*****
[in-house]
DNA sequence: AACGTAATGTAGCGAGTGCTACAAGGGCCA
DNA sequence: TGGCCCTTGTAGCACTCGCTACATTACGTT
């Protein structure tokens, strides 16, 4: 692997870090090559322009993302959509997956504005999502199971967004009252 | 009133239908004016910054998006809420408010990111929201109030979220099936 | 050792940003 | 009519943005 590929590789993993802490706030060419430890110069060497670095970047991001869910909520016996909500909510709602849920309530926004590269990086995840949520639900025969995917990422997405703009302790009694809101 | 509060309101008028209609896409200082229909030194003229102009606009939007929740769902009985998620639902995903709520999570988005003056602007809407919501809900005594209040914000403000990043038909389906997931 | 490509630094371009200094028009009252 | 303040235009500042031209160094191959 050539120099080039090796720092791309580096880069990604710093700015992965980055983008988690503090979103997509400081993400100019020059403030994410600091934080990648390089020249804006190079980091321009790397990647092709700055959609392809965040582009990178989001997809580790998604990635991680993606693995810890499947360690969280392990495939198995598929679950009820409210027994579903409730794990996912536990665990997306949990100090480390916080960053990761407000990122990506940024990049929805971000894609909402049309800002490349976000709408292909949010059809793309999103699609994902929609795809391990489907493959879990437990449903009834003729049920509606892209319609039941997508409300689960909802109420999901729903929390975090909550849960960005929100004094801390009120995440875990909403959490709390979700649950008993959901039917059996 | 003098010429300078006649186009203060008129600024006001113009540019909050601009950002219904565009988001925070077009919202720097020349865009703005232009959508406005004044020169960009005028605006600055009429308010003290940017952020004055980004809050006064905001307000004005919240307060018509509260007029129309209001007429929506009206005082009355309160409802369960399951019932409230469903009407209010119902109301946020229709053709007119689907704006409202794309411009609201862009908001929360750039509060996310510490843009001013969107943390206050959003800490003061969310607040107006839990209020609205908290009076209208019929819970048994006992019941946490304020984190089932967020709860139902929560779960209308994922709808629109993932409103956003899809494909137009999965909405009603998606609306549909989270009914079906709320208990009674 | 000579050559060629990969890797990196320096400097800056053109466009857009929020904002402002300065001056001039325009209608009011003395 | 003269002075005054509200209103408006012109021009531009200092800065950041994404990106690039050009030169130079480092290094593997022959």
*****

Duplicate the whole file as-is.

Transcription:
[in-house]
DNA sequence: AACGTAATGTAGCGAGTGCTACAAGGGCCA
DNA sequence: TGGCCCTTGTAGCACTCGCTACATTACGTT
């Protein structure tokens, strides 16, 4: 692997870090090559322009993302959509997956504005999502199971967004009252 | 009133239908004016910054998006809420408010990111929201109030979220099936 | 050792940003 | 009519943005 590929590789993993802490706030060419430890110069060497670095970047991001869910909520016996909500909510709602849920309530926004590269990086995840949520639900025969995917990422997405703009302790009694809101 | 509060309101008028209609896409200082229909030194003229102009606009939007929740769902009985998620639902995903709520999570988005003056602007809407919501809900005594209040914000403000990043038909389906997931 | 490509630094371009200094028009009252 | 303040235009500042031209160094191959 050539120099080039090796720092791309580096880069990604710093700015992965980055983008988690503090979103997509400081993400100019020059403030994410600091934080990648390089020249804006190079980091321009790397990647092709700055959609392809965040582009990178989001997809580790998604990635991680993606693995810890499947360690969280392990495939198995598929679950009820409210027994579903409730794990996912536990665990997306949990100090480390916080960053990761407000990122990506940024990049929805971000894609909402049309800002490349976000709408292909949010059809793309999103699609994902929609795809391990489907493959879990437990449903009834003729049920509606892209319609039941997508409300689960909802109420999901729903929390975090909550849960960005929100004094801390009120995440875990909403959490709390979700649950008993959901039917059996 | 003098010429300078006649186009203060008129600024006001113009540019909050601009950002219904565009988001925070077009919202720097020349865009703005232009959508406005004044020169960009005028605006600055009429308010003290940017952020004055980004809050006064905001307000004005919240307060018509509260007029129309209001007429929506009206005082009355309160409802369960399951019932409230469903009407209010119902109301946020229709053709007119689907704006409202794309411009609201862009908001929360750039509060996310510490843009001013969107943390206050959003800490003061969310607040107006839990209020609205908290009076209208019929819970048994006992019941946490304020984190089932967020709860139902929560779960209308994922709808629109993932409103956003899809494909137009999965909405009603998606609306549909989270009914079906709320208990009674 | 000579050559060629990969890797990196320096400097800056053109466009857009929020904002402002300065001056001039325009209608009011003395 | 003269002075005054509200209103408006012109021009531009200092800065950041994404990106690039050009030169130079480092290094593997022959």